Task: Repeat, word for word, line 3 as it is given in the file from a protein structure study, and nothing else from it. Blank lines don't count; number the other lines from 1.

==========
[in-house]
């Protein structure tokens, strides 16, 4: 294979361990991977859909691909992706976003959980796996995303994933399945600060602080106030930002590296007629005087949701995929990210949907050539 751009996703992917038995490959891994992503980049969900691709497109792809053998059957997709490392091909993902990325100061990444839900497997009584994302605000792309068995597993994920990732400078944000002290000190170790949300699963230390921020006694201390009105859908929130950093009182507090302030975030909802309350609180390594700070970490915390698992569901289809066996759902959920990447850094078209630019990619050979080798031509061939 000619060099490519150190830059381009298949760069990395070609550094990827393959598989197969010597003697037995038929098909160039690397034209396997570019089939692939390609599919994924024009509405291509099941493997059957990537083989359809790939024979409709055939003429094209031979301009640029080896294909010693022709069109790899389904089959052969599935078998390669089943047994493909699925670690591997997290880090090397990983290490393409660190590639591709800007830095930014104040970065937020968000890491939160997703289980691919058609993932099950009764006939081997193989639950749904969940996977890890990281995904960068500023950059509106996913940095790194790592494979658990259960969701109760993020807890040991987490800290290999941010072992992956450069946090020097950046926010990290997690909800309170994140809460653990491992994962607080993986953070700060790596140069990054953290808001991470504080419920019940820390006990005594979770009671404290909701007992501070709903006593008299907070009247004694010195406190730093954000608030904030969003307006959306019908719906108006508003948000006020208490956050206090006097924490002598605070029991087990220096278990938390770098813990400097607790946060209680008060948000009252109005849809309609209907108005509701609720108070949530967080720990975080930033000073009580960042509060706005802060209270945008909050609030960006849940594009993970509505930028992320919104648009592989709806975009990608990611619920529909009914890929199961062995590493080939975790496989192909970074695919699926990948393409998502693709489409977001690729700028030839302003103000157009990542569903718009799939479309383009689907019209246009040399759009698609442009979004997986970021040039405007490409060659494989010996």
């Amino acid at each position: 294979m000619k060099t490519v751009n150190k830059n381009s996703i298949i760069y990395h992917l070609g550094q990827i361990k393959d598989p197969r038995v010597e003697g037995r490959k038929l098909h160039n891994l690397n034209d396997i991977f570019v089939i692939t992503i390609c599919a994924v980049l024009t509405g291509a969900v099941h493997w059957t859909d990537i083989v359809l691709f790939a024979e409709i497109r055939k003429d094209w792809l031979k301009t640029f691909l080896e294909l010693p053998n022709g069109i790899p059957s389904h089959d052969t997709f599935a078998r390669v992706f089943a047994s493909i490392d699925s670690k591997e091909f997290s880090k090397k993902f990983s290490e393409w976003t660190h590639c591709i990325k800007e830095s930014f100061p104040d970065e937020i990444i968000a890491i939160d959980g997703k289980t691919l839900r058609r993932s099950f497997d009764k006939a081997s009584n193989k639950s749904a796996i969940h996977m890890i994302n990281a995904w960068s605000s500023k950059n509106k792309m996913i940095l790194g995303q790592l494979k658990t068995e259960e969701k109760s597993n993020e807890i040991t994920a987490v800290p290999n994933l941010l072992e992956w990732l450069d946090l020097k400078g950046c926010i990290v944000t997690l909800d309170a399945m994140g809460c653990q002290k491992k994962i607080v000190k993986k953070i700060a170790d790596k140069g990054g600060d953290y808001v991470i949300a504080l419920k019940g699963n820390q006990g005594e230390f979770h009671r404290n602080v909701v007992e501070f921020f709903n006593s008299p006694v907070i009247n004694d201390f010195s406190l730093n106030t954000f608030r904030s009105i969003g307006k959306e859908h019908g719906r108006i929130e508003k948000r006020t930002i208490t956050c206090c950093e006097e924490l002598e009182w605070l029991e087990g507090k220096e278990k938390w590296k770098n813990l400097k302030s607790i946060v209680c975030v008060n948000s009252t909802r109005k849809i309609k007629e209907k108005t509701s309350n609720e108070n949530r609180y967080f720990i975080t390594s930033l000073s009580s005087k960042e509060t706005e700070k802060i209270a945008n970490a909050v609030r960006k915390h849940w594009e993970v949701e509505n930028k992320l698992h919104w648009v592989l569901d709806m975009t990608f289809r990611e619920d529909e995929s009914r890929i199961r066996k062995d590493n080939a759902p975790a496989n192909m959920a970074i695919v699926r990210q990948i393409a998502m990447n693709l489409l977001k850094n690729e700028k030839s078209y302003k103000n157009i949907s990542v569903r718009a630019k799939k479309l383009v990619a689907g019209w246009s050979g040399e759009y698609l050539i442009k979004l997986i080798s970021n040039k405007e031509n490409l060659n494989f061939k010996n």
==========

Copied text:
């Amino acid at each position: 294979m000619k060099t490519v751009n150190k830059n381009s996703i298949i760069y990395h992917l070609g550094q990827i361990k393959d598989p197969r038995v010597e003697g037995r490959k038929l098909h160039n891994l690397n034209d396997i991977f570019v089939i692939t992503i390609c599919a994924v980049l024009t509405g291509a969900v099941h493997w059957t859909d990537i083989v359809l691709f790939a024979e409709i497109r055939k003429d094209w792809l031979k301009t640029f691909l080896e294909l010693p053998n022709g069109i790899p059957s389904h089959d052969t997709f599935a078998r390669v992706f089943a047994s493909i490392d699925s670690k591997e091909f997290s880090k090397k993902f990983s290490e393409w976003t660190h590639c591709i990325k800007e830095s930014f100061p104040d970065e937020i990444i968000a890491i939160d959980g997703k289980t691919l839900r058609r993932s099950f497997d009764k006939a081997s009584n193989k639950s749904a796996i969940h996977m890890i994302n990281a995904w960068s605000s500023k950059n509106k792309m996913i940095l790194g995303q790592l494979k658990t068995e259960e969701k109760s597993n993020e807890i040991t994920a987490v800290p290999n994933l941010l072992e992956w990732l450069d946090l020097k400078g950046c926010i990290v944000t997690l909800d309170a399945m994140g809460c653990q002290k491992k994962i607080v000190k993986k953070i700060a170790d790596k140069g990054g600060d953290y808001v991470i949300a504080l419920k019940g699963n820390q006990g005594e230390f979770h009671r404290n602080v909701v007992e501070f921020f709903n006593s008299p006694v907070i009247n004694d201390f010195s406190l730093n106030t954000f608030r904030s009105i969003g307006k959306e859908h019908g719906r108006i929130e508003k948000r006020t930002i208490t956050c206090c950093e006097e924490l002598e009182w605070l029991e087990g507090k220096e278990k938390w590296k770098n813990l400097k302030s607790i946060v209680c975030v008060n948000s009252t909802r109005k849809i309609k007629e209907k108005t509701s309350n609720e108070n949530r609180y967080f720990i975080t390594s930033l000073s009580s005087k960042e509060t706005e700070k802060i209270a945008n970490a909050v609030r960006k915390h849940w594009e993970v949701e509505n930028k992320l698992h919104w648009v592989l569901d709806m975009t990608f289809r990611e619920d529909e995929s009914r890929i199961r066996k062995d590493n080939a759902p975790a496989n192909m959920a970074i695919v699926r990210q990948i393409a998502m990447n693709l489409l977001k850094n690729e700028k030839s078209y302003k103000n157009i949907s990542v569903r718009a630019k799939k479309l383009v990619a689907g019209w246009s050979g040399e759009y698609l050539i442009k979004l997986i080798s970021n040039k405007e031509n490409l060659n494989f061939k010996n």